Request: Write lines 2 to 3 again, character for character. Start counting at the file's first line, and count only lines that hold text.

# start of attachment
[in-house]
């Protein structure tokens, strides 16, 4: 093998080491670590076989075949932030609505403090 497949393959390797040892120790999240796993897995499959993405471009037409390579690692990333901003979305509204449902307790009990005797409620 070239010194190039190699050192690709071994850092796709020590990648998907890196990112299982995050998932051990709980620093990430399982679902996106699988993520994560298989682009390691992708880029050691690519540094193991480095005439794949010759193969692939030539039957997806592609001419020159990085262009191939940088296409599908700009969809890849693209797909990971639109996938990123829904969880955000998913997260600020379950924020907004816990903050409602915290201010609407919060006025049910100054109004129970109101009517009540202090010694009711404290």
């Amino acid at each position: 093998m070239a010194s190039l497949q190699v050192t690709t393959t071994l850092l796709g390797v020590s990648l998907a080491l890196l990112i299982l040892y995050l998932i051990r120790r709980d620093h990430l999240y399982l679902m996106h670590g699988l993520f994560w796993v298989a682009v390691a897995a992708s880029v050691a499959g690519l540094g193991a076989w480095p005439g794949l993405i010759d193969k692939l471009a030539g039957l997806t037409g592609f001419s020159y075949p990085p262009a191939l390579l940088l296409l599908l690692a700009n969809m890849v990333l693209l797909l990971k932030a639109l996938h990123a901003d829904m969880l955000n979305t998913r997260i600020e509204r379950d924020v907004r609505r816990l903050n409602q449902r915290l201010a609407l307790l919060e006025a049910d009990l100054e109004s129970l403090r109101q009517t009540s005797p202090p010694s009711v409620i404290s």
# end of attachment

């Protein structure tokens, strides 16, 4: 093998080491670590076989075949932030609505403090 497949393959390797040892120790999240796993897995499959993405471009037409390579690692990333901003979305509204449902307790009990005797409620 070239010194190039190699050192690709071994850092796709020590990648998907890196990112299982995050998932051990709980620093990430399982679902996106699988993520994560298989682009390691992708880029050691690519540094193991480095005439794949010759193969692939030539039957997806592609001419020159990085262009191939940088296409599908700009969809890849693209797909990971639109996938990123829904969880955000998913997260600020379950924020907004816990903050409602915290201010609407919060006025049910100054109004129970109101009517009540202090010694009711404290």
């Amino acid at each position: 093998m070239a010194s190039l497949q190699v050192t690709t393959t071994l850092l796709g390797v020590s990648l998907a080491l890196l990112i299982l040892y995050l998932i051990r120790r709980d620093h990430l999240y399982l679902m996106h670590g699988l993520f994560w796993v298989a682009v390691a897995a992708s880029v050691a499959g690519l540094g193991a076989w480095p005439g794949l993405i010759d193969k692939l471009a030539g039957l997806t037409g592609f001419s020159y075949p990085p262009a191939l390579l940088l296409l599908l690692a700009n969809m890849v990333l693209l797909l990971k932030a639109l996938h990123a901003d829904m969880l955000n979305t998913r997260i600020e509204r379950d924020v907004r609505r816990l903050n409602q449902r915290l201010a609407l307790l919060e006025a049910d009990l100054e109004s129970l403090r109101q009517t009540s005797p202090p010694s009711v409620i404290s």